For some context, there is a significantly less privacy regulation in the United States compared to the European Union. Where the EU has a comprehensive law in the GDPR to legislate all forms of processing, the United States has laws for specific industries, but that leaves a lot of room for interpretation. Most US privacy laws are focused on consumer protections, such as preventing identity theft or deceptive trade practices. There are rules for how information is used for advertising, such as CAN-SPAM or COPPA, but that doesn’t stop Facebook, Google, or Amazon from collecting massive amounts of data to serve ads.
So, people are making the decision to enable privacy protections, right? Well, not really. In this case, individuals are being more actively given a choice, meaning that users on smart phones are very likely to see the notification and opt-out of any further collection. Chances are that in the case of a desktop user, they aren’t seeing these types of prompts. There has not been any major uptick in users reading privacy notices either. In states where privacy rights are being provided, such as in Virginia, California, Colorado, and hopefully soon Ohio, there is no indication that individuals are more likely to exercise those rights.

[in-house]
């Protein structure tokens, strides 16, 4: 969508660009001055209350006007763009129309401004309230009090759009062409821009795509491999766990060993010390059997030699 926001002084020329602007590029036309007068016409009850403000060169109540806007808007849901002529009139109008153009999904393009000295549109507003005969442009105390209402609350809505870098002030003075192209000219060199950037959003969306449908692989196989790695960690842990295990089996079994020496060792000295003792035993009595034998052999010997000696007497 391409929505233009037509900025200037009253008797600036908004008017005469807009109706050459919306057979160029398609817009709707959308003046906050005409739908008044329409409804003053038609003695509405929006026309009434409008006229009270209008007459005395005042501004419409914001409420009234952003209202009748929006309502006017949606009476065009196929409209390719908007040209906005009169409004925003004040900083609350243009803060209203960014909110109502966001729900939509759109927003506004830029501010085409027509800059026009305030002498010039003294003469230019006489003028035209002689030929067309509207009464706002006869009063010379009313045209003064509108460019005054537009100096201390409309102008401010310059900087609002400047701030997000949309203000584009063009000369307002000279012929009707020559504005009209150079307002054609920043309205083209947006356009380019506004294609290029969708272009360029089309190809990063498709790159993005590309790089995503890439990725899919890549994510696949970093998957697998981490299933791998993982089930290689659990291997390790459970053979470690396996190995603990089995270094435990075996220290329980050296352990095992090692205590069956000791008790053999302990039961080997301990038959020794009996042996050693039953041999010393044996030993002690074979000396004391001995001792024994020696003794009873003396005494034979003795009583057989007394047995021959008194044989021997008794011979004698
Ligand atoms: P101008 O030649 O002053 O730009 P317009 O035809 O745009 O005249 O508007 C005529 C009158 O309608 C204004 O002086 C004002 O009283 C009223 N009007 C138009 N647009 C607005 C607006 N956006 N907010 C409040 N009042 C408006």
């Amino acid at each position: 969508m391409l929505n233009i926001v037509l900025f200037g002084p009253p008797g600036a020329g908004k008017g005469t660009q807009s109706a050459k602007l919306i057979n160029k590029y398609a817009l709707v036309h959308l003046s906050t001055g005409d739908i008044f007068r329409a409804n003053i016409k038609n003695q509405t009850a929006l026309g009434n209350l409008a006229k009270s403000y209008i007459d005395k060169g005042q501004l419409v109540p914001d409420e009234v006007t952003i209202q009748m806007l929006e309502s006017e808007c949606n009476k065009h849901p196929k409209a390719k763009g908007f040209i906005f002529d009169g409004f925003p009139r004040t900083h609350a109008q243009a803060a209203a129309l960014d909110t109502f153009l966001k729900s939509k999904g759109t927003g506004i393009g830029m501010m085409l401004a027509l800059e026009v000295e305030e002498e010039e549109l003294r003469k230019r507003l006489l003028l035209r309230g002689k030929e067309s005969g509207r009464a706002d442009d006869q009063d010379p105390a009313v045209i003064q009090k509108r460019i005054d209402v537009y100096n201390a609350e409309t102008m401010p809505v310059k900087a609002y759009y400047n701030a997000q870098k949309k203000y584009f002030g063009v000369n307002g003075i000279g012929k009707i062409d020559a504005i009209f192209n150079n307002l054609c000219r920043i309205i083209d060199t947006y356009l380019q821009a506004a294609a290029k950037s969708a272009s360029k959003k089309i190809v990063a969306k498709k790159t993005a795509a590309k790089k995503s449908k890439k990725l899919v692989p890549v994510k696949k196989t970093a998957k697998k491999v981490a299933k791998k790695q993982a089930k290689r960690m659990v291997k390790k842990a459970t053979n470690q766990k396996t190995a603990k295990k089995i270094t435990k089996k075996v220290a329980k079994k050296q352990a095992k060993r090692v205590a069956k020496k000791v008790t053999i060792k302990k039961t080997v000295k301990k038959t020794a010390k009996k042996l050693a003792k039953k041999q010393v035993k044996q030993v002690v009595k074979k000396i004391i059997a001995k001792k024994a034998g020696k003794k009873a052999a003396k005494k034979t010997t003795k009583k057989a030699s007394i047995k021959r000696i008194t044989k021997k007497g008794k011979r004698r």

Is the United States caring more about privacy? I think sadly the answer is no unless it costs Mark Zuckerberg money. Oddly, Apple changing a policy costs them twice as much as the largest privacy fine ever levied, which was at Facebook, of 5 billion dollars. So, while legislative change is far off at the federal level, perhaps we will see big tech make a push toward privacy that could alter the outlook.
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